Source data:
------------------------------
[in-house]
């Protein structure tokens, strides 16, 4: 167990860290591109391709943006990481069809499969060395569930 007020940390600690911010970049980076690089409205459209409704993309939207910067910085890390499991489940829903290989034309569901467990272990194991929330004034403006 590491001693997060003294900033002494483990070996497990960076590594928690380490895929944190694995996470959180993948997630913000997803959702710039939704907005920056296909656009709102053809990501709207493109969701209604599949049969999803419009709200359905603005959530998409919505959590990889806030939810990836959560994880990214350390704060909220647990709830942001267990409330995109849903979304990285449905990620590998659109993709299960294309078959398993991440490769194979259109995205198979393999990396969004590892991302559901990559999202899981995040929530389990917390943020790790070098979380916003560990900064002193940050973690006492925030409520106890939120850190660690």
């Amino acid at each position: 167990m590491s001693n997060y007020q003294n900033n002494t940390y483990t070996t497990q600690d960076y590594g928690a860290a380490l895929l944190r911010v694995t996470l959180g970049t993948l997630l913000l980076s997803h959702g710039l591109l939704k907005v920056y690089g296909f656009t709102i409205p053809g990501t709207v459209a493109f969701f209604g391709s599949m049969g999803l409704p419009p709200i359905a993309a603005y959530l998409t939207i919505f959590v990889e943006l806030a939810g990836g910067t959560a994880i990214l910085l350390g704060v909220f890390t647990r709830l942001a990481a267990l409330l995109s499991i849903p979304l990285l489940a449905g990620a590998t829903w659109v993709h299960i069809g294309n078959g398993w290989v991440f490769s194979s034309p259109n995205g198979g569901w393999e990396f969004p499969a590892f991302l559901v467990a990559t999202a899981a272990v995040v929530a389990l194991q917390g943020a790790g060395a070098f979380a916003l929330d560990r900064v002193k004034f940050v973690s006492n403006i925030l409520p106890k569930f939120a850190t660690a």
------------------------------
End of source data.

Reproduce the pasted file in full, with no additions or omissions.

[in-house]
């Protein structure tokens, strides 16, 4: 167990860290591109391709943006990481069809499969060395569930 007020940390600690911010970049980076690089409205459209409704993309939207910067910085890390499991489940829903290989034309569901467990272990194991929330004034403006 590491001693997060003294900033002494483990070996497990960076590594928690380490895929944190694995996470959180993948997630913000997803959702710039939704907005920056296909656009709102053809990501709207493109969701209604599949049969999803419009709200359905603005959530998409919505959590990889806030939810990836959560994880990214350390704060909220647990709830942001267990409330995109849903979304990285449905990620590998659109993709299960294309078959398993991440490769194979259109995205198979393999990396969004590892991302559901990559999202899981995040929530389990917390943020790790070098979380916003560990900064002193940050973690006492925030409520106890939120850190660690």
């Amino acid at each position: 167990m590491s001693n997060y007020q003294n900033n002494t940390y483990t070996t497990q600690d960076y590594g928690a860290a380490l895929l944190r911010v694995t996470l959180g970049t993948l997630l913000l980076s997803h959702g710039l591109l939704k907005v920056y690089g296909f656009t709102i409205p053809g990501t709207v459209a493109f969701f209604g391709s599949m049969g999803l409704p419009p709200i359905a993309a603005y959530l998409t939207i919505f959590v990889e943006l806030a939810g990836g910067t959560a994880i990214l910085l350390g704060v909220f890390t647990r709830l942001a990481a267990l409330l995109s499991i849903p979304l990285l489940a449905g990620a590998t829903w659109v993709h299960i069809g294309n078959g398993w290989v991440f490769s194979s034309p259109n995205g198979g569901w393999e990396f969004p499969a590892f991302l559901v467990a990559t999202a899981a272990v995040v929530a389990l194991q917390g943020a790790g060395a070098f979380a916003l929330d560990r900064v002193k004034f940050v973690s006492n403006i925030l409520p106890k569930f939120a850190t660690a």